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Making sense of Carleton’s endowment

<rleton’s endowment grew 8.4% in the most recent fiscal year, nearly tracking the national median for fiscal year (FY) 2018, according to the College’s Investment Office.

According to investment firm Cambridge Associates, the median endowment return in the last fiscal year was 9.0%. Cambridge Associates monitors endowment returns across 160 U.S. colleges and universities every year, including Carleton.

As of June 30, 2018, the end date of FY 2018, the endowment and long-term operating funds, which are managed alongside the endowment, were together valued at $924.2 million, according to Chief Investment Officer Kelsey Deshler. The endowment alone was valued at $878.5 million on the same date, according to the Business Office website.

Carleton’s endowment is an investment portfolio, or a pool of funds that is portioned into several different types of investments, or asset classes. According to a January 2019 Investment Office presentation, the endowment “provides a permanent source of income for the College.”

Endowment funds are invested primarily with the long-term in mind, yet the endowment also supports part of the College’s annual operating budget. “The idea is to generate income for today’s needs while preserving capital for our future generations,” said Deshler.

As of April 2018, endowment earnings account for 20% of the college’s operating expenses, whereas student fees support 71% of the operating budget. According to College President Steven Poskanzer, the Every Carl for Carleton capital campaign aims to readjust this balance, meaning that the college hopes to rely more on endowment earnings, and less on tuition dollars, to fund the college’s operating expenses in the future.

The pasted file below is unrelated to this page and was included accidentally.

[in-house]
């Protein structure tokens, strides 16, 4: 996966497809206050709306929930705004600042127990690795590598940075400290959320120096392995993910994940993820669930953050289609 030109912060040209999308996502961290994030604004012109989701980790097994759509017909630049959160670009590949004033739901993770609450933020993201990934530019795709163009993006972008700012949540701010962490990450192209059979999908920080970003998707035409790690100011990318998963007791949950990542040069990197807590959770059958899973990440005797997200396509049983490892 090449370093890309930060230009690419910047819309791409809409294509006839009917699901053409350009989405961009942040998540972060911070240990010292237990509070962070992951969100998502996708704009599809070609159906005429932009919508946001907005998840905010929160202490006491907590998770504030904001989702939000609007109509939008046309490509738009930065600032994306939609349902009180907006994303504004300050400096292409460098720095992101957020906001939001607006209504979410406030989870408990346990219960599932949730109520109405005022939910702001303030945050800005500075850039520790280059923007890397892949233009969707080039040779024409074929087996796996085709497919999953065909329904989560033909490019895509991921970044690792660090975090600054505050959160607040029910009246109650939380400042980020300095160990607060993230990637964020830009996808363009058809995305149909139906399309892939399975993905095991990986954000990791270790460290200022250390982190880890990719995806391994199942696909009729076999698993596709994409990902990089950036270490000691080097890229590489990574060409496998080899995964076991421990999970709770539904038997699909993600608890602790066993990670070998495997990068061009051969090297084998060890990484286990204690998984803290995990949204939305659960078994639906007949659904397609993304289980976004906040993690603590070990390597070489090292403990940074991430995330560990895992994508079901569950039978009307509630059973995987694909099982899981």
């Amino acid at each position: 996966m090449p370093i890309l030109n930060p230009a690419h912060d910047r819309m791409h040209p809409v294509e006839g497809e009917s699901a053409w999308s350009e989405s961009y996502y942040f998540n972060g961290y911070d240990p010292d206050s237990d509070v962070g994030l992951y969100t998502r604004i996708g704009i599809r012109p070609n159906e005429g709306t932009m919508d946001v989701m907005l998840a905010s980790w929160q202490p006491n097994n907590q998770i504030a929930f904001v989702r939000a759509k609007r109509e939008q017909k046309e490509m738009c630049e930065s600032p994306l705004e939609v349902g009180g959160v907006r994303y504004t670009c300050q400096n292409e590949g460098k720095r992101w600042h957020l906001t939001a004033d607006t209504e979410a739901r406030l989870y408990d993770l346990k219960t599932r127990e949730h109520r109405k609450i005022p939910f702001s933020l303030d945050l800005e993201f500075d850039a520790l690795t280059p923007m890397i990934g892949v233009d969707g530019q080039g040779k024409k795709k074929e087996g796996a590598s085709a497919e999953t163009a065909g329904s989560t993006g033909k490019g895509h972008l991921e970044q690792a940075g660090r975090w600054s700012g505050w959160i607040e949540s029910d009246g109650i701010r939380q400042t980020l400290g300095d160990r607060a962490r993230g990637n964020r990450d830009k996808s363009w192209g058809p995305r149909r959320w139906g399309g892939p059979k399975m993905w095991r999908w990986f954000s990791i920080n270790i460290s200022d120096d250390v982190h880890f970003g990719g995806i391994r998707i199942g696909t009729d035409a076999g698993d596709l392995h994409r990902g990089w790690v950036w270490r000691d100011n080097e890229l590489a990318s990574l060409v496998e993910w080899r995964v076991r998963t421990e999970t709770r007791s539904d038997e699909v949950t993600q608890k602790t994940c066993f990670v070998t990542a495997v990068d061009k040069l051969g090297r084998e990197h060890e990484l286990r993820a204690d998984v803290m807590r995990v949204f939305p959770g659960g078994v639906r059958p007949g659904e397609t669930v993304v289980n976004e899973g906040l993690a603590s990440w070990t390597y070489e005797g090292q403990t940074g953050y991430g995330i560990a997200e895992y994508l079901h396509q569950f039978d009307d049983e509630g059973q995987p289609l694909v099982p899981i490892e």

In order to invest with the long-term in mind, the Investment Office has to consider possible risks and rewards that come from different types of assets. This approach—not having all eggs in one basket—is known as a diversified portfolio, which Deshler also described as an “all-weather portfolio.”

“Whether the markets are up, down or flat, we have to deliver that to the college,” added Deshler. “That’s the backbone of why we need to have such a diversified portfolio.”

The Investment Office invests portions of the endowment into different asset classes, or types of investments.

According to Grant Steele, Senior Director at Cambridge Associates Institute, “the trend toward diversifying portfolios was pioneered by the largest endowments decades ago, and meaningful differences between the average asset allocation of large and small portfolios still remain today.”

If the entire endowment were invested in technology companies, for instance, it could grow incredibly—but it could also shrink dangerously, as was the case in 2001 when the dot-com bubble burst. Even if the endowment were to lose a significant amount, under Carleton’s spending policy, it would still be required to provide the college with at least 70% of what it did the previous year.

34% of Carleton’s endowment is currently invested in public equities, meaning stocks, or shares of publicly traded companies. 26% of the endowment is currently invested in marketable alternatives, which include unconventional techniques, like derivatives and futures. 15% of the endowment is invested in private equity, or shares and funds that are not publicly traded. 14% of the endowment is currently invested in real assets, or tangible investments, like real estate, commodities and natural resources. Finally, 11% of the endowment is currently invested in fixed income and cash, or investments with predictable returns, like bonds and treasury notes.